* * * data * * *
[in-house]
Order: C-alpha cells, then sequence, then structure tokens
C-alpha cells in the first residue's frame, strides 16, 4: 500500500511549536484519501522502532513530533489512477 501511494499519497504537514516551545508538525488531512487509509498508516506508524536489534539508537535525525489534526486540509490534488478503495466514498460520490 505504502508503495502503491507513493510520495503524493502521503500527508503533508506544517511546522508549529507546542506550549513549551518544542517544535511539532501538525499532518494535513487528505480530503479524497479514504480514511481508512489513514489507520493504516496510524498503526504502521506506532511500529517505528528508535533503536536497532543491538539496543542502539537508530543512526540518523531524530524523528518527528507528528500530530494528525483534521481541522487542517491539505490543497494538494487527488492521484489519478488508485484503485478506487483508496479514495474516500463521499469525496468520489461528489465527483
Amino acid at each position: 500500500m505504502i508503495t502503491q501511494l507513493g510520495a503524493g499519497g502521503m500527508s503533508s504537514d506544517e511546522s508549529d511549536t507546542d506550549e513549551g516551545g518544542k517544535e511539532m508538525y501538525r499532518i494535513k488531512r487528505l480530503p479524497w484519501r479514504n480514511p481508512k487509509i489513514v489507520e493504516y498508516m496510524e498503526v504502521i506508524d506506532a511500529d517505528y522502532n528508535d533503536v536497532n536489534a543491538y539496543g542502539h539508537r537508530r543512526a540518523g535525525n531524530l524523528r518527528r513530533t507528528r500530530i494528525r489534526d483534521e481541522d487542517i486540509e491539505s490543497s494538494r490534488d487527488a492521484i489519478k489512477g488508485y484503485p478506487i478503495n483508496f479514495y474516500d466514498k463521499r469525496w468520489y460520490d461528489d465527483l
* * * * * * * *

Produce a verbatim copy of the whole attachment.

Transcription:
[in-house]
Order: C-alpha cells, then sequence, then structure tokens
C-alpha cells in the first residue's frame, strides 16, 4: 500500500511549536484519501522502532513530533489512477 501511494499519497504537514516551545508538525488531512487509509498508516506508524536489534539508537535525525489534526486540509490534488478503495466514498460520490 505504502508503495502503491507513493510520495503524493502521503500527508503533508506544517511546522508549529507546542506550549513549551518544542517544535511539532501538525499532518494535513487528505480530503479524497479514504480514511481508512489513514489507520493504516496510524498503526504502521506506532511500529517505528528508535533503536536497532543491538539496543542502539537508530543512526540518523531524530524523528518527528507528528500530530494528525483534521481541522487542517491539505490543497494538494487527488492521484489519478488508485484503485478506487483508496479514495474516500463521499469525496468520489461528489465527483
Amino acid at each position: 500500500m505504502i508503495t502503491q501511494l507513493g510520495a503524493g499519497g502521503m500527508s503533508s504537514d506544517e511546522s508549529d511549536t507546542d506550549e513549551g516551545g518544542k517544535e511539532m508538525y501538525r499532518i494535513k488531512r487528505l480530503p479524497w484519501r479514504n480514511p481508512k487509509i489513514v489507520e493504516y498508516m496510524e498503526v504502521i506508524d506506532a511500529d517505528y522502532n528508535d533503536v536497532n536489534a543491538y539496543g542502539h539508537r537508530r543512526a540518523g535525525n531524530l524523528r518527528r513530533t507528528r500530530i494528525r489534526d483534521e481541522d487542517i486540509e491539505s490543497s494538494r490534488d487527488a492521484i489519478k489512477g488508485y484503485p478506487i478503495n483508496f479514495y474516500d466514498k463521499r469525496w468520489y460520490d461528489d465527483l